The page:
However worrying Tuesday was for the success of xenophobic politics in America, it might have been more worrying for the planet’s climate.
In the early evening, the Supreme Court temporarily blocked the implementation of the Obama administration’s Clean Power Plan, a set of Environmental Protection Agency regulations which would limit greenhouse-gas emissions from the power sector.
Issued last summer, the rules are the centerpiece of the White House’s climate-change-fighting agenda, and they play a big part in the recent, tepid optimism about global warming. Without the proposal of the plan, the United States couldn’t have secured the Paris Agreement, the first international treaty to mitigate greenhouse-gas emissions, last December. And without the adoption of the plan, the United States almost certainly won’t be able to comply with that document. If the world were to lose the Paris Agreement—which was not a total solution to the climate crisis, but meant to be a first, provisional step—years could be lost in the diplomatic fight to reduce climate-change’s dangers.
The plan’s ultimate legal future is unclear, for reasons I’ll get into in a minute, but the ruling is possibly devastating for the climate on a short-term basis. Moreover, it represents an early weakness in the new global strategy to mitigate climate change.
Here’s why: It had long been clear that many states would challenge the EPA regulations. Within hours of the rules’ final publication last fall, two dozen states sued the government to stop their implementation; eventually, 29 states in total joined the lawsuit. But some climate advocates hinted that these legal protests wouldn’t matter. Simply by existing, they said, the rules communicated that America was moving its energy system away from fossil fuels. Global investors would have to follow suit, they said, and divest from fossil fuels. In other words, even if the Supreme Court eventually struck the Clean Power Plan down, the damage would be done.
The idea wasn’t for naught. Coal stocks tanked over the last year, and many of the largest American coal companies have filed for bankruptcy. In fact, opponents of the plan cited this exact effect in their brief: The “EPA hopes that, by the time the judiciary adjudicates the legality of the Power Plan, the judicial action will come too late to make much if any practical difference,” said one brief from the Harvard law professor Laurence Tribe. He called the plan a “targeted attack on the coal industry.”
The court’s stay means that that effect might go on pause, at least domestically. It could also push the entire timeline for the regulations forward. Previously, states had to submit compliance plans by this summer, though they could request an extension to 2018. But now, the D.C. circuit isn’t scheduled to hear the EPA’s case until June, and any appeal wouldn’t wind up in front of the Supreme Court until the fall at the earliest. By that time, of course, the White House will have changed hands—which means, short of defending this regulation, the Obama administration is running out of ways to push climate in the direction it wants.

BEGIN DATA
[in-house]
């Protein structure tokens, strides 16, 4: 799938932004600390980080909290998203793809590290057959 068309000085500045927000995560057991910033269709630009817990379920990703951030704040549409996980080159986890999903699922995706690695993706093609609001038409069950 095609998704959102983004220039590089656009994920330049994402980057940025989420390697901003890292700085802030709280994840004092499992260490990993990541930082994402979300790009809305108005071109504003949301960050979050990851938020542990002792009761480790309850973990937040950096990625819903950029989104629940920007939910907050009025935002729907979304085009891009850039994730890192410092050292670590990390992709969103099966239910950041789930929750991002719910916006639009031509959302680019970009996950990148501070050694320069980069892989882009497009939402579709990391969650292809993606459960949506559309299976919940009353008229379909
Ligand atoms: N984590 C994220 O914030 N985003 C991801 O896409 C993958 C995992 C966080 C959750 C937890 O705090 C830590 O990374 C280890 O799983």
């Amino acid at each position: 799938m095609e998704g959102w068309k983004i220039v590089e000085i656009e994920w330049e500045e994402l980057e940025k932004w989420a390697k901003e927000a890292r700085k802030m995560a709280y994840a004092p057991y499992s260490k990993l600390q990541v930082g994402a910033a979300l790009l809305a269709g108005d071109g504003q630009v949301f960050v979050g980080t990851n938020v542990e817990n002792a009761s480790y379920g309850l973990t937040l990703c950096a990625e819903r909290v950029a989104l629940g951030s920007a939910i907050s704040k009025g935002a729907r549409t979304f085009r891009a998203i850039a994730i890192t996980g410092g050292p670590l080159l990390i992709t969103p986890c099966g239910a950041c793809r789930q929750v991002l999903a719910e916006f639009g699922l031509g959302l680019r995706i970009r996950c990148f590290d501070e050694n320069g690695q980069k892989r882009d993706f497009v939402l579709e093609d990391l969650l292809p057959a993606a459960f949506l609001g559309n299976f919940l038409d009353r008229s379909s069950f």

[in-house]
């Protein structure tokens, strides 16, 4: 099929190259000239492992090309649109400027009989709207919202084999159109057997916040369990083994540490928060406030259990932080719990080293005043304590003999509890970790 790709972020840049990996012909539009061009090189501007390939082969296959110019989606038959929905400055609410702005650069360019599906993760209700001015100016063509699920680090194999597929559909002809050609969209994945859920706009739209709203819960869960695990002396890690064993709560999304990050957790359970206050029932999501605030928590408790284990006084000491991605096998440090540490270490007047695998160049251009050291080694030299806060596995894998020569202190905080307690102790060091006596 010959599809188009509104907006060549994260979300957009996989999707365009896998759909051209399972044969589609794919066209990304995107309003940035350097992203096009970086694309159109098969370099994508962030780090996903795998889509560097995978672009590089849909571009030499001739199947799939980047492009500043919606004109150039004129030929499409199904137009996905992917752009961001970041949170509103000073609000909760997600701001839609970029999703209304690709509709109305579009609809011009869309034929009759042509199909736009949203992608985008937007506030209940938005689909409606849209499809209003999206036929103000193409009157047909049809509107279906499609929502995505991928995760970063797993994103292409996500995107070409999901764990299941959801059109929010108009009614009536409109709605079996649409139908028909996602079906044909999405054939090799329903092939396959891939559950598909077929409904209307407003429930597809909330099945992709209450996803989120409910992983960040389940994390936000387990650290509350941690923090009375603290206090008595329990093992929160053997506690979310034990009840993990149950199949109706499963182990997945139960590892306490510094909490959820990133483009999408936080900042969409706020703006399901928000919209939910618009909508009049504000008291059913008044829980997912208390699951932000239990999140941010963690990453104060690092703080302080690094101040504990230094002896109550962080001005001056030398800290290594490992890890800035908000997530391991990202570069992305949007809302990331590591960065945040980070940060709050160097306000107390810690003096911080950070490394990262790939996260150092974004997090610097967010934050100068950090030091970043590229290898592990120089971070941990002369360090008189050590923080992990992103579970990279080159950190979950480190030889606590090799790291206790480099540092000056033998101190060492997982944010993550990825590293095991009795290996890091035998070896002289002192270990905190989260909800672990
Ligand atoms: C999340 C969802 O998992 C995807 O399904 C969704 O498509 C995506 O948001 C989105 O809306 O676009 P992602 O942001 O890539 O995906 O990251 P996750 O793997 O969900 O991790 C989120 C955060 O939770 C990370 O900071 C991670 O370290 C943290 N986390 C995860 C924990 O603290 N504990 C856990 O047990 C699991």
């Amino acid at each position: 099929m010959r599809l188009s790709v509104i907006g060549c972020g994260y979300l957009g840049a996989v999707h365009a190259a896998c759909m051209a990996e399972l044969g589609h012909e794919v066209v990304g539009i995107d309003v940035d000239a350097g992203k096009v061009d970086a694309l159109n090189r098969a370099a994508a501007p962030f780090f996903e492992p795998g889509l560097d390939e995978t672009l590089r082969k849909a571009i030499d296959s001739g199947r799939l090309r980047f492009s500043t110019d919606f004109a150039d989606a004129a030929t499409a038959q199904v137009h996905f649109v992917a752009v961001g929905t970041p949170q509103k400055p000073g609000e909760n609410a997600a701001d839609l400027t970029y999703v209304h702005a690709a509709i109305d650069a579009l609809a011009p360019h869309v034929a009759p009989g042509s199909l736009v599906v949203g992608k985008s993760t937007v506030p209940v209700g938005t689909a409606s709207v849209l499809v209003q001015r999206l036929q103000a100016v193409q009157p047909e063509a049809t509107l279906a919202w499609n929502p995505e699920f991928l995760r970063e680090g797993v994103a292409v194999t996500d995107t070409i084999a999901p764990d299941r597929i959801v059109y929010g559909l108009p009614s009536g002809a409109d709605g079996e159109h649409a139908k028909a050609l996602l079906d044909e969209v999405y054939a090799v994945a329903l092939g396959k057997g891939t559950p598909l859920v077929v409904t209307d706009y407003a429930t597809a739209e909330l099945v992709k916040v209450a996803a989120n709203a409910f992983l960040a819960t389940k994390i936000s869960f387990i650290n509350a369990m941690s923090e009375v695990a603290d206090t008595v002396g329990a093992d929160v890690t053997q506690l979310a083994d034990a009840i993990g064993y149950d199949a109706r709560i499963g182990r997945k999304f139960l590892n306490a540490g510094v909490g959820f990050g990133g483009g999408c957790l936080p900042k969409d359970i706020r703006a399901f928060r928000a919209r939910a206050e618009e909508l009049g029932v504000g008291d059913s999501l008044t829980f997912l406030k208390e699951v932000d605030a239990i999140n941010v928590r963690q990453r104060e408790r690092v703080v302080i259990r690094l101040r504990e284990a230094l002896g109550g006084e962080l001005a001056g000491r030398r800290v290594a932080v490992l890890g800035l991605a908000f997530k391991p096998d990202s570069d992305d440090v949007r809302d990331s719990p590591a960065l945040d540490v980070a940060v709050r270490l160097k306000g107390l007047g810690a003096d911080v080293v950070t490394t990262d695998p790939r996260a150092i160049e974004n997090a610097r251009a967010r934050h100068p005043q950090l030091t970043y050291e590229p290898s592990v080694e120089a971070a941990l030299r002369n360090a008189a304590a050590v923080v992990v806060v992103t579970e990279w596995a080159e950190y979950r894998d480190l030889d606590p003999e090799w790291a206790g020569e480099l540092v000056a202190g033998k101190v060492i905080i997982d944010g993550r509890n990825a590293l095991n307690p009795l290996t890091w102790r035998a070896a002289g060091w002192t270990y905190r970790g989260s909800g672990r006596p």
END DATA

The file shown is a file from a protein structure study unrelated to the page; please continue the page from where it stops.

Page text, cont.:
How much danger is the Clean Power Plan ultimately in? The Court’s stay is so “unprecedented”—even The New York Times calls it that, in stolid reporter voice—that no one knows for sure.
On the one hand, the high court has never before blocked federal regulation while a case about it was being heard by an appeals court. On the other, the Supreme Court is the reason why the Clean Power Plan could exist in the first place. The EPA issued the rules under the Clean Air Act, a 1970 statute that forms much of the basis of federal environmental law and which requires the government to limit “air pollutants” that might harm public welfare. In 2007, the Supreme Court ruled that “greenhouse gases fit well within the Act’s capacious definition of ‘air pollutant’” and thus the EPA was obligated to regulate them. The Bush administration’s EPA never quite got around to it. But the Obama administration eventually did, and quite ambitiously. Since 2010, as well, this president’s EPA has won most of its fights about the act.
Somewhat oddly, if the Clean Power Plan gets sullied by the Court, a future (Democratic) president’s EPA could take a more direct approach. Legal challenges to the rules have tended to focus on their mechanism under the Clean Air Act, not their ultimate target. If this plan gets thrown out, the act would allow the agency to more directly command and control carbon-dioxide emissions. The agency took a broader, gentler approach with its current plan; if it’s compelled to stick closer to the letter of the law, it could order far deeper cuts.
In a way, the Clean Power Plan mirrors the world’s approach. The world’s post-Paris climate strategy has been to talk a better game than it was actually playing. By adopting an ambitious climate agreement, and implementing incremental carbon-mitigating rules in many countries, the international community hoped to tell investors that it was time to get out of the fossil-fuel business. As John Kerry put it, by “sending a message to the global marketplace,” the world would transition away from coal, oil, and gas far more easily than a directly regulated (and politically impossible) change. But in the United States—the home of the only major political party that rejects climate science—some of the sellers in that marketplace are talking back.
The Clean Power Plan—and the EPA’s resolve to regulate greenhouse gases—depends on the same ultimate mechanism it always did: that Democrats win the White House in November. If they win, they can defend the regulation, alter it as needed, and they have time to favorably adjust the Court’s balance on future cases. And if the Republicans win? Who knows what happens, but it’s worth noting that no remaining GOP candidate supports regulation to halt climate change’s advance. Donald Trump and Ted Cruz don’t even think it’s real.